Grandparents Can Make Holidays Special
You might be wondering how this article fits in this blog. Lest you start believing that I have run out of material to post, fret not. The net will not allow this to happen. This article had a passing reference of grandparents gifting magazine subscriptions to children which caught me eye. Also, this is the time of holidays - a week of so for Christmas. Timely, isn't it.
Read on the full article below.
Ah, the holidays! There's nothing quite like going to the grandparents for the holidays. Or having them come to visit. The closeness of grandchildren and grandparents make these days truly special.
Being a wonderful grandparent is easy if you had wonderful grandparents in your life. If not, you'll have to work at it a little bit more and invent the role with love and creativity. Besides birthdays and other holidays, getting together at the holidays is an opportunity for grandparents and grandchildren to nurture family bonds.
Here's some advice on how grandparents can develop loving bonds with their grandchildren during the holidays.
Tell children why the holidays are important
Use the occasion to teach important family values and religious traditions. You offer a unique perspective and different information than from any other relationship. Think of yourself as a carrier of family tradition. You are their link to the past and a key to helping them understand themselves.
Connect them with their roots
Tell them stories about your past holidays and what you did when you were little. That way they'll learn about their great-grandparents too. Tell stories about your son or daughter when he or she was little. Grandchildren are never too old to enjoy those kinds of stories.
The holiday decorations and heirlooms that come down through the family have special stories behind them. As you decorate, talk about the memories behind the holiday keepsakes. Be with them.
Have one-on-one time with your grandchildren. Each relationship is different. Give of yourself completely with the one you are with. Make each one go away thinking he or she is your favorite. Go on special outings. Read to them. Talk to them. Listen to them. Have fun and make memories.
Teach them something only you can teach them
Share your talents and work together on one of your projects — Swedish bread, lasagna, special cookies or whatever you do that is special.
Show up even if you can't be there. Grandchildren need to know special people love and adore them. The holidays are a wonderful time to establish and build on your relationships. If you can't be there in person, telephone calls, letters, E-mail, faxes, videotapes and gifts will remind them of you and your love.
Gifts have great power
In choosing gifts, we also choose what we value. Gifts can introduce the grandchildren to something. For example, giving tapes or CDs can introduce a child to music. Giving a subscription to a children's magazine will be a monthly reminder of you to them. For young adults, a special gift may be a family heirloom, something you may want to give away someday anyway.
Help take the materialism out of the holidays
Give handmade gifts. Don't bombard them with so many gifts that your gifts don't have any meaning. One or two choice, well-selected gifts can make a memory or a bond. For younger children, a lot of inexpensive gifts in a stuffed stocking can bring great delight. Giving money or a generic gift to the whole family doesn't create memories like a specific gift.
Another gift is the gift of time together. A gift of a visit to your home or a future trip together will be a treasured memory.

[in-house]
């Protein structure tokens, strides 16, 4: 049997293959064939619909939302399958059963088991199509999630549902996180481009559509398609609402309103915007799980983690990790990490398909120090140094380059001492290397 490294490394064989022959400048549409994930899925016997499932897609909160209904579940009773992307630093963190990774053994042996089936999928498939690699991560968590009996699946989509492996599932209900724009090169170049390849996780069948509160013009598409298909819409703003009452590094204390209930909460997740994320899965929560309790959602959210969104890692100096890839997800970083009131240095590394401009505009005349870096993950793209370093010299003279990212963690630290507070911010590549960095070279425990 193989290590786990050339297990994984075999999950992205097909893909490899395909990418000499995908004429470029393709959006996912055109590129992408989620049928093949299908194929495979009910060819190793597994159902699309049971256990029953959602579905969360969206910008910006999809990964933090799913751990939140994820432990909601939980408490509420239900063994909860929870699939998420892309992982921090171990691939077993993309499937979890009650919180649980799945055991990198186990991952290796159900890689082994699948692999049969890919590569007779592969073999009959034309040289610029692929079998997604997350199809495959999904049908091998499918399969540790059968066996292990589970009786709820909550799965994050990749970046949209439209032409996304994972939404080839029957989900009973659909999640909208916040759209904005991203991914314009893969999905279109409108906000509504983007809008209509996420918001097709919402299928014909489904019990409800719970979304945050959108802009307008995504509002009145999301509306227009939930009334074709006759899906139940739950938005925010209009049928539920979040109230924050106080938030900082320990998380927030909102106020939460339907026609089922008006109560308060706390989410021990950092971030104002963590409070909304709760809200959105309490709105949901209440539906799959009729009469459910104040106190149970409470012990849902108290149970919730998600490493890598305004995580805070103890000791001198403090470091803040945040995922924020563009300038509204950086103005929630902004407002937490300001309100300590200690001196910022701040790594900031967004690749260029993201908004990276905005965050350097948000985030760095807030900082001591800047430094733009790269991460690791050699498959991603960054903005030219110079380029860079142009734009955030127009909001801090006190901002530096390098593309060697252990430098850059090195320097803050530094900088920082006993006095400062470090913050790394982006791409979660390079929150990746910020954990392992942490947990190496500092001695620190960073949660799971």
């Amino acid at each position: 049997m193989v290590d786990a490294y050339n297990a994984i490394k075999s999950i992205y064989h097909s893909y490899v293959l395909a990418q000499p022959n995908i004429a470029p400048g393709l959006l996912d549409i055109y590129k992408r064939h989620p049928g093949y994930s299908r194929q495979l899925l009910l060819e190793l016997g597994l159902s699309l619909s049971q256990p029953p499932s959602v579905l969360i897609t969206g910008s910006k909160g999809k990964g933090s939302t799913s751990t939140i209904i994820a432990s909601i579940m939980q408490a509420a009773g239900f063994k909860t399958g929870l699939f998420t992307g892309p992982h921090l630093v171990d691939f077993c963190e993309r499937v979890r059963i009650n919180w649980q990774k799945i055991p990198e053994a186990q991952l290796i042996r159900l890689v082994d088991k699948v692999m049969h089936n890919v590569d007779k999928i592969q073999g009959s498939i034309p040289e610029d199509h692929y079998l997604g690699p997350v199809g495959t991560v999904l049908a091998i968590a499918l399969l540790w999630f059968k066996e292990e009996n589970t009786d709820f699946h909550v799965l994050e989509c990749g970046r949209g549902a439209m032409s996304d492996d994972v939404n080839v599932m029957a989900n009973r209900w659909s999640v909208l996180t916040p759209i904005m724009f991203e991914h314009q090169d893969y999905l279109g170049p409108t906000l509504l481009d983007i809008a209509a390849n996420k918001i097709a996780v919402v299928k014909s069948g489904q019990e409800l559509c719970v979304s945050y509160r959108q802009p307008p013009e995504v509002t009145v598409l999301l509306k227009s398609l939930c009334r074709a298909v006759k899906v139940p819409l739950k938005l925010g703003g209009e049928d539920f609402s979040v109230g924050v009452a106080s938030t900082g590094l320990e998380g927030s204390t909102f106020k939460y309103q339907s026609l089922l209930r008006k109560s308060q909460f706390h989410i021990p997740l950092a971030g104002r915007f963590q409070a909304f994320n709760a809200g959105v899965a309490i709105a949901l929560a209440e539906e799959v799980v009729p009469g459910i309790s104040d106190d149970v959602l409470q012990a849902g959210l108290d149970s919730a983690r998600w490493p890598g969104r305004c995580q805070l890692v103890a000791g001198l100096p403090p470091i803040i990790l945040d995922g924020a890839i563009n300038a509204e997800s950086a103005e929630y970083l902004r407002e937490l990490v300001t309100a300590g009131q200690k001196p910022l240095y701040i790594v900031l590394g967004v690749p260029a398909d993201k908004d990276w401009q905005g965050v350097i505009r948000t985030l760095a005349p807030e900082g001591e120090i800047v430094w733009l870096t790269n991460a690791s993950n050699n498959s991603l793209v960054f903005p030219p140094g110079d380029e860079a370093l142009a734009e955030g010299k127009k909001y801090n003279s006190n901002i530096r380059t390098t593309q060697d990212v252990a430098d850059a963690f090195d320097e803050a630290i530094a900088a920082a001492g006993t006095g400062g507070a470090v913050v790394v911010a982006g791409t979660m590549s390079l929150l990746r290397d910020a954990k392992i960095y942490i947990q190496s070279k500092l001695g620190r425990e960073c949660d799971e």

Don't overwhelm your grandchildren with too many or too expensive gifts. Consult with the parents on the extent of your gift-giving. Don't compete with their other grandparents.
Downplay any comparisons. Don't get hung up on making your gifts so equal that you don't recognize the personality and special needs of each grandchild. Make your gifts from the heart — particular to each grandchild.
We now have 13 grandchildren. My wife, Darlene, thinks ahead all year long to come up with gifts that will make an impression on the grandchildren. It isn't easy and can't be done at the last minute.
Go with the flow
Remain the grown up. Roll with the punches. Don't be uptight, demanding, judgmental or too particular. Give unconditional love and leave the parenting to the parents. You are not in charge. The holiday isn't about you. It is about them. Be tolerant and flexible. If your grandchildren are visiting in your home, explain the rules and then give gentle and patient reminders. If you are a guest in their home, fit into their family's schedule. It is not your kitchen, your schedule or your needs that count. Let go. It is your children's time to shape their own holiday routines.
Honor the other side of the family and how they celebrate. If there is diversity in the family, respect those traditions. Be supportive of your grandchildrens' relationship with their other extended family members. Be flexible and accepting of where your children need to be for the holidays. Don't play favorites between families or between grandchildren
Sibling rivalry between children is natural and may continue into adulthood. Don't compare grandchildren to each other or with grandchildren from another family. Don't compare grandchildren with their parents. Don't hold up one member of the family as an example for others.
It is fun being a grandparent at the holidays! Every year is a new adventure in making the holidays count.
For more information on holidays, you can visit Val Farmer's Web site at www.valfarmer.com.
Val Farmer is a clinical psychologist with MeritCare in Fargo, N.D. He specializes in rural mental health and family business consultation. Dr. Farmer's column is sponsored by Cass County Social Services. For more information, go to www.valfarmer.com.